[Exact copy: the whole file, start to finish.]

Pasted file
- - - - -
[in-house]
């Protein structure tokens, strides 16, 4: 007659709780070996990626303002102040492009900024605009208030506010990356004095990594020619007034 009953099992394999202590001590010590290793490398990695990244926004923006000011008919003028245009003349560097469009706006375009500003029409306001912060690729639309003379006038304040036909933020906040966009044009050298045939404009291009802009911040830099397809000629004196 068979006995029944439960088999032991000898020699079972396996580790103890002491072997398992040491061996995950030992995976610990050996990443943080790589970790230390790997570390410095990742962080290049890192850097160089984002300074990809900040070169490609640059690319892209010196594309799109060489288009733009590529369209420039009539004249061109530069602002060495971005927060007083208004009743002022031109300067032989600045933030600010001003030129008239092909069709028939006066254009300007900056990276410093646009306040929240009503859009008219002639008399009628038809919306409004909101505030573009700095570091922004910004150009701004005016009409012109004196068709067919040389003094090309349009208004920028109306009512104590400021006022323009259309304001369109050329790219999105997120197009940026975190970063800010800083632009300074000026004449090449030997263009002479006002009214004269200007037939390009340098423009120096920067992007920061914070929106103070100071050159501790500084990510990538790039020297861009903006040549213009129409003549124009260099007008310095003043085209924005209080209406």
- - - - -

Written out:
[in-house]
């Protein structure tokens, strides 16, 4: 007659709780070996990626303002102040492009900024605009208030506010990356004095990594020619007034 009953099992394999202590001590010590290793490398990695990244926004923006000011008919003028245009003349560097469009706006375009500003029409306001912060690729639309003379006038304040036909933020906040966009044009050298045939404009291009802009911040830099397809000629004196 068979006995029944439960088999032991000898020699079972396996580790103890002491072997398992040491061996995950030992995976610990050996990443943080790589970790230390790997570390410095990742962080290049890192850097160089984002300074990809900040070169490609640059690319892209010196594309799109060489288009733009590529369209420039009539004249061109530069602002060495971005927060007083208004009743002022031109300067032989600045933030600010001003030129008239092909069709028939006066254009300007900056990276410093646009306040929240009503859009008219002639008399009628038809919306409004909101505030573009700095570091922004910004150009701004005016009409012109004196068709067919040389003094090309349009208004920028109306009512104590400021006022323009259309304001369109050329790219999105997120197009940026975190970063800010800083632009300074000026004449090449030997263009002479006002009214004269200007037939390009340098423009120096920067992007920061914070929106103070100071050159501790500084990510990538790039020297861009903006040549213009129409003549124009260099007008310095003043085209924005209080209406």